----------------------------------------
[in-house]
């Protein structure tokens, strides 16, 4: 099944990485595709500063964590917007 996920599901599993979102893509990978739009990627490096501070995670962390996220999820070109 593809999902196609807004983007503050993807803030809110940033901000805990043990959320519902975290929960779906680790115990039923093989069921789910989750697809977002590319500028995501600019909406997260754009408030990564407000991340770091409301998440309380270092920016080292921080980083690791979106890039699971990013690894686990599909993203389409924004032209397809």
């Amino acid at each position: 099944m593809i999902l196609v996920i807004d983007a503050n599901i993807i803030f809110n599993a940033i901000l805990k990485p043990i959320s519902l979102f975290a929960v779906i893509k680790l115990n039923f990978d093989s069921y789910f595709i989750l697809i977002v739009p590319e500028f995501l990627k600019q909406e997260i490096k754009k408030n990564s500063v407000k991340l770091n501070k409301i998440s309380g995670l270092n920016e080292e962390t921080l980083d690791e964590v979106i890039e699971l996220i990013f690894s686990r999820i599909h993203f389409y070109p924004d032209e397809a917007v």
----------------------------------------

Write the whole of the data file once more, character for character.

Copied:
[in-house]
């Protein structure tokens, strides 16, 4: 099944990485595709500063964590917007 996920599901599993979102893509990978739009990627490096501070995670962390996220999820070109 593809999902196609807004983007503050993807803030809110940033901000805990043990959320519902975290929960779906680790115990039923093989069921789910989750697809977002590319500028995501600019909406997260754009408030990564407000991340770091409301998440309380270092920016080292921080980083690791979106890039699971990013690894686990599909993203389409924004032209397809």
């Amino acid at each position: 099944m593809i999902l196609v996920i807004d983007a503050n599901i993807i803030f809110n599993a940033i901000l805990k990485p043990i959320s519902l979102f975290a929960v779906i893509k680790l115990n039923f990978d093989s069921y789910f595709i989750l697809i977002v739009p590319e500028f995501l990627k600019q909406e997260i490096k754009k408030n990564s500063v407000k991340l770091n501070k409301i998440s309380g995670l270092n920016e080292e962390t921080l980083d690791e964590v979106i890039e699971l996220i990013f690894s686990r999820i599909h993203f389409y070109p924004d032209e397809a917007v």